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The millennial difference: Motivating the newest employee cohort
Chris Warren, ANA Magazine, December 2012, pp. 26-27
As more and more people from the millennial generation (those born after 1980) enter the workforce, employers are faced with the need to understand - and sometimes adapt to - the attitudes, skills and expectations they bring to the workplace.
As more and more people from the millennial generation (those born after 1980) enter the workforce, employers are faced with the need to understand - and sometimes adapt to - the attitudes, skills and expectations they bring to the workplace. Elements most likely to appeal to millennials are frequent of communication, high levels of transparency and recognition of the less glamorous yet essential roles in the company. Due to this desire for recognition, managing expectations is important, along with providing short-term goals and constant feedback. Embedding informality and fun into the corporate culture is recommended, which improves collaboration between both junior and senior workers. The most important quality is flexibility around workplace location and working hours, which helps give millennials the sense of freedom they thrive in.
Cultivate creativity in the workplace
Simon Bolton and Christian Schroeder, Admap, December 2012, pp. 10-12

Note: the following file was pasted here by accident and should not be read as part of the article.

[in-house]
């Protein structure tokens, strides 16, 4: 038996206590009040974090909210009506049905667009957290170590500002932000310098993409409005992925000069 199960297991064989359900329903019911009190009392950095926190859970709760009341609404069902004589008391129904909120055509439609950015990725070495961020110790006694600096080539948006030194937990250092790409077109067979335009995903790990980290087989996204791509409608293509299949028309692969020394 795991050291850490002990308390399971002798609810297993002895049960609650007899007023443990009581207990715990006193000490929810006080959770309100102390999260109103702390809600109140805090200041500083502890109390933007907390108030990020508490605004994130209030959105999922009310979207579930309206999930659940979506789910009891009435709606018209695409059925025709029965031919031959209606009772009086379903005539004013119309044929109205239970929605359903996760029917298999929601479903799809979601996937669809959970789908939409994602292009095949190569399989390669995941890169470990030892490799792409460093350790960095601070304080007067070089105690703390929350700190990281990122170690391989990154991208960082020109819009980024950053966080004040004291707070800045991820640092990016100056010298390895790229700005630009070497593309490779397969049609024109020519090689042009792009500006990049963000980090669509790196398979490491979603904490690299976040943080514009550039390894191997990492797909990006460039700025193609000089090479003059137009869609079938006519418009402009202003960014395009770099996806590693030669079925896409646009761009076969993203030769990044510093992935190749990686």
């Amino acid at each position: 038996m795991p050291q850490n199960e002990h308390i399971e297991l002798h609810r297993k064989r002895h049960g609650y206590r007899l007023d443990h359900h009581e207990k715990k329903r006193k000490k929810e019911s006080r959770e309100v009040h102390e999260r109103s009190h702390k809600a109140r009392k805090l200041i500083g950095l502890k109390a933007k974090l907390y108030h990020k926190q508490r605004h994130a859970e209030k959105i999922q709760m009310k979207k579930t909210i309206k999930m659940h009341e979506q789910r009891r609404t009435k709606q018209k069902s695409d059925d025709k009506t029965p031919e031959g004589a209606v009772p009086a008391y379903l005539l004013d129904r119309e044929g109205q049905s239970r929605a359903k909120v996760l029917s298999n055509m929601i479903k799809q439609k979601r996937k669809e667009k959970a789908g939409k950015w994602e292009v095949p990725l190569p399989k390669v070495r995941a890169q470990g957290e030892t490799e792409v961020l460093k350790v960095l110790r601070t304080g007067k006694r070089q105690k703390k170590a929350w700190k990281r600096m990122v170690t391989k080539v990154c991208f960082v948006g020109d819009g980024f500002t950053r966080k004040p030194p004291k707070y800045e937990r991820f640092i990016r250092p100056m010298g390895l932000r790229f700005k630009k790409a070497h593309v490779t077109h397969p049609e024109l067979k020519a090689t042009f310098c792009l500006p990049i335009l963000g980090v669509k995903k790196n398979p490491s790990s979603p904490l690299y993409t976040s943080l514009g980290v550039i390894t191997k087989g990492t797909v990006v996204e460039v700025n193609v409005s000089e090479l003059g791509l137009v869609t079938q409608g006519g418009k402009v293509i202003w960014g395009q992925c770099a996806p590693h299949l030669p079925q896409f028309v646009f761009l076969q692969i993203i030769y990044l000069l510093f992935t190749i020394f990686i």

A recent international survey discovered that three-quarters or respondents felt under growing pressure to be productive rather than creative at work, despite being expected to demonstrate innovative thinking.
A recent international survey discovered that three-quarters or respondents felt under growing pressure to be productive rather than creative at work, despite being expected to demonstrate innovative thinking. In recession, the pressure to deliver financial results can make creativity become the enemy; equally, justifying time spent on 'being creative' may not appear to be a valid use of resource on a timesheet. Using studies from the Harvard Medical School, this article highlights why companies must create a working environment where staff are encouraged to take time out to focus on being creative, if they are to deliver creativity as something that is harnessed and saleable.
Consumer research: The perfect storm